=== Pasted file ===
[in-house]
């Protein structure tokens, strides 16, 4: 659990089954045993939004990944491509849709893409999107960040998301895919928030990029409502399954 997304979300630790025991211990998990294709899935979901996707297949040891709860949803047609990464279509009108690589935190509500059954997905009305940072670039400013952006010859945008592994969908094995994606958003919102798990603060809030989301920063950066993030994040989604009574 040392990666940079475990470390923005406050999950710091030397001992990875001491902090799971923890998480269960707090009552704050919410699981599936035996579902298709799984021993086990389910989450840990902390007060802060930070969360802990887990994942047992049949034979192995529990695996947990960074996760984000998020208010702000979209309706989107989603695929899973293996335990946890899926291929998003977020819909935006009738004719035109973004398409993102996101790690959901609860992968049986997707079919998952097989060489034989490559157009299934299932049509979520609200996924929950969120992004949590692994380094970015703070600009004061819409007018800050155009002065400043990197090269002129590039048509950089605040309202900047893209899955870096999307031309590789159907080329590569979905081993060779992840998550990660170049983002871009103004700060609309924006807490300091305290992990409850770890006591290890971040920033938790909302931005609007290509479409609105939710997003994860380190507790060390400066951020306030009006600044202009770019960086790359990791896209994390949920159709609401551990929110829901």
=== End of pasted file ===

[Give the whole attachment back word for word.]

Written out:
[in-house]
């Protein structure tokens, strides 16, 4: 659990089954045993939004990944491509849709893409999107960040998301895919928030990029409502399954 997304979300630790025991211990998990294709899935979901996707297949040891709860949803047609990464279509009108690589935190509500059954997905009305940072670039400013952006010859945008592994969908094995994606958003919102798990603060809030989301920063950066993030994040989604009574 040392990666940079475990470390923005406050999950710091030397001992990875001491902090799971923890998480269960707090009552704050919410699981599936035996579902298709799984021993086990389910989450840990902390007060802060930070969360802990887990994942047992049949034979192995529990695996947990960074996760984000998020208010702000979209309706989107989603695929899973293996335990946890899926291929998003977020819909935006009738004719035109973004398409993102996101790690959901609860992968049986997707079919998952097989060489034989490559157009299934299932049509979520609200996924929950969120992004949590692994380094970015703070600009004061819409007018800050155009002065400043990197090269002129590039048509950089605040309202900047893209899955870096999307031309590789159907080329590569979905081993060779992840998550990660170049983002871009103004700060609309924006807490300091305290992990409850770890006591290890971040920033938790909302931005609007290509479409609105939710997003994860380190507790060390400066951020306030009006600044202009770019960086790359990791896209994390949920159709609401551990929110829901």